Fort Wayne is trying to become more bike-friendly, doing things like putting bike lanes and bike racks downtown. That seems like a good idea even to an internal-combustion-loving dinosaur like me, a way to make the city seem more accessible and less threatening. But some see bikes as a menace, in large part because so many riders don't think the traffic laws apply to them. And bicycles do occupy a gray area, because traffic laws generally were designed without bikes in mind.
Today's cycling activists generally split into two groups: "vehicularists" and "facilitators." Proponents of "vehicular cycling" believe bikes should act as cars: occupy full lanes, stop at red lights, use a hand signal at least 100 feet ahead of a turn. That's the best way to make cars—and policymakers—aware of bicycles and to respect them as equals on the road. When it comes to making roads safe for bikes, vehicularists tend to favor training, education (most cities offer bike safety classes), and enforcement. Cyclists should not grouse about moving violations, the vehicularists argue. It is a sign that they're being treated as equals.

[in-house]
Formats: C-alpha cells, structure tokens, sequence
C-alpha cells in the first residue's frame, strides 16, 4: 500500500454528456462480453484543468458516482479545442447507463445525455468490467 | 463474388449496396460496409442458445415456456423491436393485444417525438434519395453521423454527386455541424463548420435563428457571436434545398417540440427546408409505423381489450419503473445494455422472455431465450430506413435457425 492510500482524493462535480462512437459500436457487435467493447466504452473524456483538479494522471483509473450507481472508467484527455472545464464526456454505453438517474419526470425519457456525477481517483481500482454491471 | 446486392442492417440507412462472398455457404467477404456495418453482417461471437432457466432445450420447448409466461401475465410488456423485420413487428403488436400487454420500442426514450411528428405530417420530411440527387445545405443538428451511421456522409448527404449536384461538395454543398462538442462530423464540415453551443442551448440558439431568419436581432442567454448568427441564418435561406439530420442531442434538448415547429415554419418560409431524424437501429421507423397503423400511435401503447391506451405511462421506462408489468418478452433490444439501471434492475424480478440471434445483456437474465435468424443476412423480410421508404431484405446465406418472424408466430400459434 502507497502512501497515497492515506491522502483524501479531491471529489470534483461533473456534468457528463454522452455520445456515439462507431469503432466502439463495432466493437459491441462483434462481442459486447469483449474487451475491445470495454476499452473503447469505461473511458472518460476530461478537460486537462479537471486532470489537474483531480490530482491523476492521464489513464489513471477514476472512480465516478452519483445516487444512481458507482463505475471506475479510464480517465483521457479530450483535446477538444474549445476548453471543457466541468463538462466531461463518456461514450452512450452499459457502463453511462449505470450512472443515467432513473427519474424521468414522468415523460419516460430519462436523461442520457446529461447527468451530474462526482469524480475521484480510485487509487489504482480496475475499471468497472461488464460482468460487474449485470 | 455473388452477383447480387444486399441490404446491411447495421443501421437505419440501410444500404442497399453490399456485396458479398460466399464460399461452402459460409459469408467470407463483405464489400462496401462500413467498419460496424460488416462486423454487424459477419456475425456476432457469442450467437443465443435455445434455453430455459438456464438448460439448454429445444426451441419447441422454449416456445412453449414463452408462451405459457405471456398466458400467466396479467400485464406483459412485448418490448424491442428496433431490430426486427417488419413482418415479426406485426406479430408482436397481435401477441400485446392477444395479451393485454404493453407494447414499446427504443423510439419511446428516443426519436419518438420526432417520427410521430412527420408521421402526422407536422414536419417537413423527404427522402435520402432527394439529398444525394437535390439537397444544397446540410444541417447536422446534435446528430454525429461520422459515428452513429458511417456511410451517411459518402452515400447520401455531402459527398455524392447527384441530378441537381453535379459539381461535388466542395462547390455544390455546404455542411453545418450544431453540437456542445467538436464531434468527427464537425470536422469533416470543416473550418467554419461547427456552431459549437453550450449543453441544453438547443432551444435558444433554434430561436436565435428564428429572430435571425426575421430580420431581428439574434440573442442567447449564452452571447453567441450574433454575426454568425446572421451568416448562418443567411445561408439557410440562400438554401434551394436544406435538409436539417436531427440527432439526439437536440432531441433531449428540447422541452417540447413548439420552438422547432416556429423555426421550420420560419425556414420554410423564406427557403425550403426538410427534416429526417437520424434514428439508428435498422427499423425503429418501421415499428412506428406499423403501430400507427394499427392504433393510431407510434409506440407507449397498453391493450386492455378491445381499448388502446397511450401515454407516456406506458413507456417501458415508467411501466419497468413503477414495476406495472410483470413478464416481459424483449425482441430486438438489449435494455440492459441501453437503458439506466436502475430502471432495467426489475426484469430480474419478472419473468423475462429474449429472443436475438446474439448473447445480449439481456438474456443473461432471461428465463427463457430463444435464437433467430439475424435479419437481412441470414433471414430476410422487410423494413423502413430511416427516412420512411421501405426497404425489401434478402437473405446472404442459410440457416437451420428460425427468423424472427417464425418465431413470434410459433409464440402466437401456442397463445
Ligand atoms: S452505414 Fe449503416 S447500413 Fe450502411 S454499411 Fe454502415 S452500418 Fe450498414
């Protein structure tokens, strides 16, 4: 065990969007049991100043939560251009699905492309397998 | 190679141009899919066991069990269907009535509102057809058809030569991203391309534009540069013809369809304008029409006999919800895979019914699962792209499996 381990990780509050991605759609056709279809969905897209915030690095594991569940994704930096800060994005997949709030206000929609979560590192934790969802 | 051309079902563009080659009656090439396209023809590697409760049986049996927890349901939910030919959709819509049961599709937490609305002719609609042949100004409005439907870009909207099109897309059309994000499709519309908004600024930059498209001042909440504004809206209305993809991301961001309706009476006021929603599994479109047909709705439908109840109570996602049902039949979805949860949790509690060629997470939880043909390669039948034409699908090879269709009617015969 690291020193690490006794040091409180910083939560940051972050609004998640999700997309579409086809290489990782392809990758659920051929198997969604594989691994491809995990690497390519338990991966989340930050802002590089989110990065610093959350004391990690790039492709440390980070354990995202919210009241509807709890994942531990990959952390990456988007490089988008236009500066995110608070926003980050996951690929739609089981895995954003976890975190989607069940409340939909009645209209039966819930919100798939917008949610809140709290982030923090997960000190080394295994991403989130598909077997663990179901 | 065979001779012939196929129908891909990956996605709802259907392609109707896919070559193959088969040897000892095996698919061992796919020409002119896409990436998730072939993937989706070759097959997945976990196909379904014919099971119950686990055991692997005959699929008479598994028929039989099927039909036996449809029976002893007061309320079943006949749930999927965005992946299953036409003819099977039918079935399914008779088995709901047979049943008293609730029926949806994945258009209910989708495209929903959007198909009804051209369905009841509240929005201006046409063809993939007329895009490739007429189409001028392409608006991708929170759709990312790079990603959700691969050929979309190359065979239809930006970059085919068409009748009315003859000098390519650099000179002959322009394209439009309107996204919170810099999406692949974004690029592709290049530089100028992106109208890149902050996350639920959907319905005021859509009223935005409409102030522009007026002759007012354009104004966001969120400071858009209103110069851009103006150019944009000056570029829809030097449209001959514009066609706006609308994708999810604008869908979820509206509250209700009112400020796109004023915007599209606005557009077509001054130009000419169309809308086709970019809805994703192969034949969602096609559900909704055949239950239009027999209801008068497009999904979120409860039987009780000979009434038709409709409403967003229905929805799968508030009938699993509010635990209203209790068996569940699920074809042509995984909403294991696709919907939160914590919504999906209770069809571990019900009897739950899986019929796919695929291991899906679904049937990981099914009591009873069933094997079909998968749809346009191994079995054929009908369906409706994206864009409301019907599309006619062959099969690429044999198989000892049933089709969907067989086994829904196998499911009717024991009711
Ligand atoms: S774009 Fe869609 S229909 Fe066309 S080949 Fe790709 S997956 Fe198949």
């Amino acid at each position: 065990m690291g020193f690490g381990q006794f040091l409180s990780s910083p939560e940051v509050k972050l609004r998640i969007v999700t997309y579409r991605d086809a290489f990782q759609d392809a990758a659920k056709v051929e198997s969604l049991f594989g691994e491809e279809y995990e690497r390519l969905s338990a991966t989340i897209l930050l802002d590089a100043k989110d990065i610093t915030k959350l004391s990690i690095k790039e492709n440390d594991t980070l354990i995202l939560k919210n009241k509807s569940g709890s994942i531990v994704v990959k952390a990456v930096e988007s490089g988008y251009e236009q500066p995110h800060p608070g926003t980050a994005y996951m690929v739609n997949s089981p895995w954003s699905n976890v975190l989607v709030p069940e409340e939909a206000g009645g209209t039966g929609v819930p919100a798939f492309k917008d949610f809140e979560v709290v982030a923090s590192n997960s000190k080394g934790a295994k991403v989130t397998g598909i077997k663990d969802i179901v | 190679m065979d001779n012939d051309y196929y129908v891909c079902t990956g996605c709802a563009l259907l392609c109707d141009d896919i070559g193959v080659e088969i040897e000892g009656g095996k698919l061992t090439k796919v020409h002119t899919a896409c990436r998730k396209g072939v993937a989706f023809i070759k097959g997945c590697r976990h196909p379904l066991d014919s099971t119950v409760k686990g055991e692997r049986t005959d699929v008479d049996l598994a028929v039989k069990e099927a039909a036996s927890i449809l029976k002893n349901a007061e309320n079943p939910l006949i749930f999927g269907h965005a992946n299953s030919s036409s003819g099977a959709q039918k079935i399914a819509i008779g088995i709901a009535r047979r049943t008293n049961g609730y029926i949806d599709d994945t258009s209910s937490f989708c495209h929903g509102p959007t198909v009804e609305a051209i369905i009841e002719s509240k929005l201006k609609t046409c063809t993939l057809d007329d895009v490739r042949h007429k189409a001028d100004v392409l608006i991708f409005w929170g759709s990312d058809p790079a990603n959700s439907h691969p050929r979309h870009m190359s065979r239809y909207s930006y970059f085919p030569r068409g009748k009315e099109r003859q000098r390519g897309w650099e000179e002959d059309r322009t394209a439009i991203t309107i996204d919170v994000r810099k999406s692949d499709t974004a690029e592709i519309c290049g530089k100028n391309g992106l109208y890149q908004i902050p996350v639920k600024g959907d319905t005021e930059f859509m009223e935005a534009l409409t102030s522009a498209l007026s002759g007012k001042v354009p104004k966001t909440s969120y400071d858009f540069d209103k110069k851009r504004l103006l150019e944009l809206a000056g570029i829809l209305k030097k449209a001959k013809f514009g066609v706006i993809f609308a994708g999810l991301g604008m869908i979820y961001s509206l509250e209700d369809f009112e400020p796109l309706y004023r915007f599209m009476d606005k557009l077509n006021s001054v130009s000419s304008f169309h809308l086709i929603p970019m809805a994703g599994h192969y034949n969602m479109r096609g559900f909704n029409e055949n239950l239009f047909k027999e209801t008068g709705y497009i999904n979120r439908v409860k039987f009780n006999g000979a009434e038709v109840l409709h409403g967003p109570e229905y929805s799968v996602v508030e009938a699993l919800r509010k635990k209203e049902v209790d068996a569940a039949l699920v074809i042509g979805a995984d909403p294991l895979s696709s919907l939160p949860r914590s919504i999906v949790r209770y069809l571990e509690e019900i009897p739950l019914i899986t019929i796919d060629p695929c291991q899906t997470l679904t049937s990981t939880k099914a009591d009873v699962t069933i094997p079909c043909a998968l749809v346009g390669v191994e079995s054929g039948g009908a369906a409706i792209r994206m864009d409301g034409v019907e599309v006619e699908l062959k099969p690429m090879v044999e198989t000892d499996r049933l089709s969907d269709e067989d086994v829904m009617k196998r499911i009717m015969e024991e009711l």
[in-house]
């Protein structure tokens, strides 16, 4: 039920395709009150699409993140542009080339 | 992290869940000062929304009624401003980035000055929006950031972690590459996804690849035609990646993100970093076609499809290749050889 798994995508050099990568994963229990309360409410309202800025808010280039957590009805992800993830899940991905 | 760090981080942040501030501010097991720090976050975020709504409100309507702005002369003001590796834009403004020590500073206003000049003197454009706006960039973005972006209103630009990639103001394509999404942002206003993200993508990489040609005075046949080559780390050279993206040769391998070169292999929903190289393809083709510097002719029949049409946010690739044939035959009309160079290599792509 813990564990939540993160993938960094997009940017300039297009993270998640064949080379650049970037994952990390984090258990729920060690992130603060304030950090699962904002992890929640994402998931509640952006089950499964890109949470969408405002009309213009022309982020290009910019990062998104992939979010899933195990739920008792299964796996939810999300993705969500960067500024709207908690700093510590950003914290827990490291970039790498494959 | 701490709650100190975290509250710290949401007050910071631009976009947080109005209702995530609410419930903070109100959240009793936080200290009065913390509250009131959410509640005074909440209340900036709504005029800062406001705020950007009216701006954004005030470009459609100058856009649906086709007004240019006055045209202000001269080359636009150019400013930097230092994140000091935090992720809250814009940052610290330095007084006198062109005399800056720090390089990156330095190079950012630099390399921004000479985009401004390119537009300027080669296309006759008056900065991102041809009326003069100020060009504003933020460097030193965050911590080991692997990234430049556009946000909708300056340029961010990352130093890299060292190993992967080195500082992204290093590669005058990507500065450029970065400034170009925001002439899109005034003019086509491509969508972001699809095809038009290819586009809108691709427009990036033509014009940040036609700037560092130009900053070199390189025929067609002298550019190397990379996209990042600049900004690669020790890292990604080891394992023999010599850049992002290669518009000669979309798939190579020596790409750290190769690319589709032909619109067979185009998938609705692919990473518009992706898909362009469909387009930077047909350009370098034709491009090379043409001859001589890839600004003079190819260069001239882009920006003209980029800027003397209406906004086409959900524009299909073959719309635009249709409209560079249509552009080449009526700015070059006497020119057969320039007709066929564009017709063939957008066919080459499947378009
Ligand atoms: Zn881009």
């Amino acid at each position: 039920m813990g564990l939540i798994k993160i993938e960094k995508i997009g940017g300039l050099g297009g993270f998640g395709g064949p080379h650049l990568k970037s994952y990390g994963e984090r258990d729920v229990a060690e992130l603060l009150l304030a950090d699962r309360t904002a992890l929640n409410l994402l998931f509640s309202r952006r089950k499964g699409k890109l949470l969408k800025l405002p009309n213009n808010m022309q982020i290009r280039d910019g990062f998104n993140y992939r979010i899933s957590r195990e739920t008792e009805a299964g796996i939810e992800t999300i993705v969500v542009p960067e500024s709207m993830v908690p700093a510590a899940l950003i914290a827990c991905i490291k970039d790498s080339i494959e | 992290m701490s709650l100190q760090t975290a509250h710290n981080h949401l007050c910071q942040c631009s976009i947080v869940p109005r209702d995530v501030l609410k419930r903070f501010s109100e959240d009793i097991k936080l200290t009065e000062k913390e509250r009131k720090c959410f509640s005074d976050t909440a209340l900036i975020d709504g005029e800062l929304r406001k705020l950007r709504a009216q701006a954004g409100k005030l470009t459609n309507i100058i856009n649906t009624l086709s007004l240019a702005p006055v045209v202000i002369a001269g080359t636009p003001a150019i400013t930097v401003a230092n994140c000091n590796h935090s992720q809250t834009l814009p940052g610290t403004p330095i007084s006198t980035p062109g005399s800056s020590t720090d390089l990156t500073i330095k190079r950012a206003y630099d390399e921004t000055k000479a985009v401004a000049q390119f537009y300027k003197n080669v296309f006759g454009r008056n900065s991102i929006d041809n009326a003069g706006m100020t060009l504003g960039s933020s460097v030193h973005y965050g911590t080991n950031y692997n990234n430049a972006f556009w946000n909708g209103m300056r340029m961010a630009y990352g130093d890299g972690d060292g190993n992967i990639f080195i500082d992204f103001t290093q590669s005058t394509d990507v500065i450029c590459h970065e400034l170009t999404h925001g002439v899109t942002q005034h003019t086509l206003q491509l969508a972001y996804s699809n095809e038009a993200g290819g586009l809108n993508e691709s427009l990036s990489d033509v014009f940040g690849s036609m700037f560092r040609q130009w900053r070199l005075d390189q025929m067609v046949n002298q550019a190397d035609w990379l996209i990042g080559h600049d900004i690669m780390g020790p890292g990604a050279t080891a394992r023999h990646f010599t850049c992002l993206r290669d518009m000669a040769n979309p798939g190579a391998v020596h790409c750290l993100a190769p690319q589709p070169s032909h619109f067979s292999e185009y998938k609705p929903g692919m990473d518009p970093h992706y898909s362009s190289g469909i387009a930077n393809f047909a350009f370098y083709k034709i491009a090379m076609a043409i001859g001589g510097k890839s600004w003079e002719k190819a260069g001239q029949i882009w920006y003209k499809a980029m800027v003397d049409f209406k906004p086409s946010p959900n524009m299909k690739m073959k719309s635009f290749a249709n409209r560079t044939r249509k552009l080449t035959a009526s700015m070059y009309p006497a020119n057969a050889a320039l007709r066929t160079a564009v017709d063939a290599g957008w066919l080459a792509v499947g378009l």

Facilitators, meanwhile, say we should change the laws and the environment to recognize the innate differences between bikes and cars. That means special facilities like bike lanes, bike paths (elevated trails separate from the road), and even Copenhagen-style traffic lights for bikes. It would also mean changing car-centric laws that don't make sense for bikes, like the rule that says you need to come to a complete stop at a stop sign.
I'd say that's what the logicians call a false dichotomy. We can both insist on bike riders obeying the law and car drivers respecting their presence and make a concession or two (such as bike lanes where appropriate) to the reality that cars are a lot bigger and faster.